Apple on Tuesday announced it had smashed sales records of the iPhone, iPad, and Mac in the final quarter of 2011, the first reporting period after the death of former CEO Steve Jobs.
The quarter's revenue of $46.3 billion was also a record, as was net profit. Sales rose by 73 percent over 2010, and the net profit of $13 billion was more than double the $6 billion the company booked in the final quarter of 2010.
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"It was a home run," Ezra Gottheil of Technology Business Research said in an interview at the conclusion of Apple's earnings call with Wall Street analysts.
"Apple crushed even the most optimistic expectations," added Brian White of Ticonderoga Securities in an email.
The quarter was fueled by a huge jump in sales of the iPhone, the line that accounted for nearly 53 percent of Apple's revenue.
Apple sold 37 million iPhones, 82 percent more than the previous record of 20.3 million, and dealt out significantly more smartphones than Wall Street's estimate, which had settled around 32 million in the days leading up to Tuesday's earnings release.
iPhone sales were up 128 percent over the same quarter in 2010, and jumped 117 percent over the previous three-month period, when the numbers disappointed some analysts .
Demand for the iPhone 4S -- which Apple said was its best-selling model -- continued to outstrip supply during the quarter, said CEO Tim Cook, but he noted that things were improving, even if some countries still faced shortages.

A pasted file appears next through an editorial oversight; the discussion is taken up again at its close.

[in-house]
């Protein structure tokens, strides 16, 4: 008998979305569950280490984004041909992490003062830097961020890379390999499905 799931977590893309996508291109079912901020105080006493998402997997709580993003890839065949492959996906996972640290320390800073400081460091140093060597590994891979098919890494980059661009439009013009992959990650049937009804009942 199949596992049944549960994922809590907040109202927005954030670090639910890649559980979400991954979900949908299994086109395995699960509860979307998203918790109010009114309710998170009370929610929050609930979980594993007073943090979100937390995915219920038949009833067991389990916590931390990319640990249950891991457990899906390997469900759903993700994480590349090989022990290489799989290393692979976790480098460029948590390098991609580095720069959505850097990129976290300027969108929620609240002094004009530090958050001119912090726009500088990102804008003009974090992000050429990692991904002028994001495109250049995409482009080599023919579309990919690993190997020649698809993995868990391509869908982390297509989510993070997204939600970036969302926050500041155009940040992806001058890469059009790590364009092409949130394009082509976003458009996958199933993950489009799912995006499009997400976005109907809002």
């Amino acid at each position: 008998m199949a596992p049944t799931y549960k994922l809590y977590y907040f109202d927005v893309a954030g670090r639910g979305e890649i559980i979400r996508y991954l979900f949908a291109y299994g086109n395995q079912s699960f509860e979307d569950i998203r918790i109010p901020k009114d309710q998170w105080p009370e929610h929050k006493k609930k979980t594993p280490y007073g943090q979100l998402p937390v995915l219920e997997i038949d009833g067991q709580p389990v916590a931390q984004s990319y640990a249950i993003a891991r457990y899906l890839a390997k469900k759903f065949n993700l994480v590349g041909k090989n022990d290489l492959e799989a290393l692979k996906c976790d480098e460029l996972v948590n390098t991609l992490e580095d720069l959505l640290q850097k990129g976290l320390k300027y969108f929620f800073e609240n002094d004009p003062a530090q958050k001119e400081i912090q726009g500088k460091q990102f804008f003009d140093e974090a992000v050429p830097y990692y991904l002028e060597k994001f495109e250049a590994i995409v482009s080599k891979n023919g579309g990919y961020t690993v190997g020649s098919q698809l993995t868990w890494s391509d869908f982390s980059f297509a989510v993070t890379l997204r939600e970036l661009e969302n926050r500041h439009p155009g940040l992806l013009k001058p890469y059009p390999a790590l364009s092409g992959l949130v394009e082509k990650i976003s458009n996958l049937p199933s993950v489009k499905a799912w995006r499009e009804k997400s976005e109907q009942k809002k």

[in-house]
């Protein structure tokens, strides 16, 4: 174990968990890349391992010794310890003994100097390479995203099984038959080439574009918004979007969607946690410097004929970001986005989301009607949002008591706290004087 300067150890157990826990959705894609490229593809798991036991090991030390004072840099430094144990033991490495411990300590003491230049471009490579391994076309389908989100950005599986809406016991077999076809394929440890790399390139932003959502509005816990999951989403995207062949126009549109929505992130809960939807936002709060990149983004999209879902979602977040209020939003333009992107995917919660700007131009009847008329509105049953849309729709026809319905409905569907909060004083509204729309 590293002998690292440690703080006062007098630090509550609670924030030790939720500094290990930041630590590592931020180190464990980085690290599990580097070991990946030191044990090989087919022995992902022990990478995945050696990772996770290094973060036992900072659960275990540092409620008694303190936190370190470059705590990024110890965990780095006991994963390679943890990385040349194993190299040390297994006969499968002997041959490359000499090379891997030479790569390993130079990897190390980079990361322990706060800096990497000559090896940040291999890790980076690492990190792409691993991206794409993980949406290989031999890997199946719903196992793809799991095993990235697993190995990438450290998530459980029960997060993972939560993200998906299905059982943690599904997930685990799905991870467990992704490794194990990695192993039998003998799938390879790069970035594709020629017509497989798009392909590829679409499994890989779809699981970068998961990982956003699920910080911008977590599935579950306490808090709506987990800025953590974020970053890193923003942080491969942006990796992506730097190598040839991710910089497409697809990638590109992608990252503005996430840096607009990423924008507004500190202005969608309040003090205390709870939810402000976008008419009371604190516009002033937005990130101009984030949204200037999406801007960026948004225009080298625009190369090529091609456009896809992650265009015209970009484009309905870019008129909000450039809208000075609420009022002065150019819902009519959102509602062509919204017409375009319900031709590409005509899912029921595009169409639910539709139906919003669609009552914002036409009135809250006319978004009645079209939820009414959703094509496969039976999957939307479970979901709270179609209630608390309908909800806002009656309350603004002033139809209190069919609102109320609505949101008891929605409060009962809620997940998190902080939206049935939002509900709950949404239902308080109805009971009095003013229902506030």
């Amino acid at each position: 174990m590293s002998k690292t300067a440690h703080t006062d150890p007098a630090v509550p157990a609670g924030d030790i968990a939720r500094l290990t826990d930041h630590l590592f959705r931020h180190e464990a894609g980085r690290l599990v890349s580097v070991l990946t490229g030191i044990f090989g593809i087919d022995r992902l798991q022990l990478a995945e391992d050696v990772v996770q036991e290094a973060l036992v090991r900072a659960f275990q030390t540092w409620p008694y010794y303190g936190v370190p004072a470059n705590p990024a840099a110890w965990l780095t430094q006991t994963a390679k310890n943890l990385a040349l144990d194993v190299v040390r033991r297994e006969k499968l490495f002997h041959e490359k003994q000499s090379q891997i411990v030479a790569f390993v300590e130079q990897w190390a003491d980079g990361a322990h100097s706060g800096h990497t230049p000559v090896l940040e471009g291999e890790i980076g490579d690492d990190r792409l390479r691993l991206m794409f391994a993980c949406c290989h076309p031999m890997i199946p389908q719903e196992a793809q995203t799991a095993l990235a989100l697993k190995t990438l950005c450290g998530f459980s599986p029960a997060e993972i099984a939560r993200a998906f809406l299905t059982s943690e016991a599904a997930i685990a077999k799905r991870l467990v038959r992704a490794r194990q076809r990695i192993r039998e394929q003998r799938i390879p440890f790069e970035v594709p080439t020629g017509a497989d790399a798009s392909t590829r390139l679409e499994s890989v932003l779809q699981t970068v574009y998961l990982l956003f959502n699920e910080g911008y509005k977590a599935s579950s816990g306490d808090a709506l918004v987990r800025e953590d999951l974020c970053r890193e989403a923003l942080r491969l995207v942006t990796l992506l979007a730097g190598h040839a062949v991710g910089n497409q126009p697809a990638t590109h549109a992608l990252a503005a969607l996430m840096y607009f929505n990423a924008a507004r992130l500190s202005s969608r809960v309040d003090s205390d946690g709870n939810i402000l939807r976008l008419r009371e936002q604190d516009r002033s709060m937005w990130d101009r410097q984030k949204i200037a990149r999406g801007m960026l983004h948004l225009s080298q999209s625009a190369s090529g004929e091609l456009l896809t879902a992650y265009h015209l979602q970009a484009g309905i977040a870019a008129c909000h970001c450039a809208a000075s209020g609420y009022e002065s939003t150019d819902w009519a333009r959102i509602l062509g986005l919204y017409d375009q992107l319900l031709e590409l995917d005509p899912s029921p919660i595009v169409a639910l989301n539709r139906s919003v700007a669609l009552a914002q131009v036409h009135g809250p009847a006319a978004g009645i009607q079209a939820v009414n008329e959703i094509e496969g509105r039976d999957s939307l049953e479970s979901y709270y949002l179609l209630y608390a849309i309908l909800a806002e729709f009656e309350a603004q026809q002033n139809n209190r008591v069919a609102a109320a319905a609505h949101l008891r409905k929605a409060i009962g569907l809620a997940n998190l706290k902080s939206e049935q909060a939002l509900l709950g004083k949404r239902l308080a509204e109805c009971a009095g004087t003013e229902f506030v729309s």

"We made a very bold bet in the quarter about what demand would be, and we were [still] short of supply throughout the quarter," said Cook, who took over as chief executive last August when then-CEO Steve Jobs stepped down. "The situation has improved some from the end of the quarter until now, but we are still short in some key geographic areas."
Apple's U.S. online store currently shows new iPhone 4S devices shipping three to five business days after ordering, much shorter than last year's delays, which at one point were at one to two weeks.
iPad sales also set a record last quarter: Apple sold 15.4 million iPads, up 111 percent over the same quarter in 2010 and 39 percent higher than the previous quarter.
And Cook again took shots at rival tablets, dismissing them as "single-feature" devices -- a clear reference to Amazon's Fire, which at $199 is foremost a souped-up e-reader -- and saying that Apple would rise to any challenge.
"People want to do multiple things with their tablets," Cook said. "We can continue to compete with anyone currently shipping tablets or who might in the future."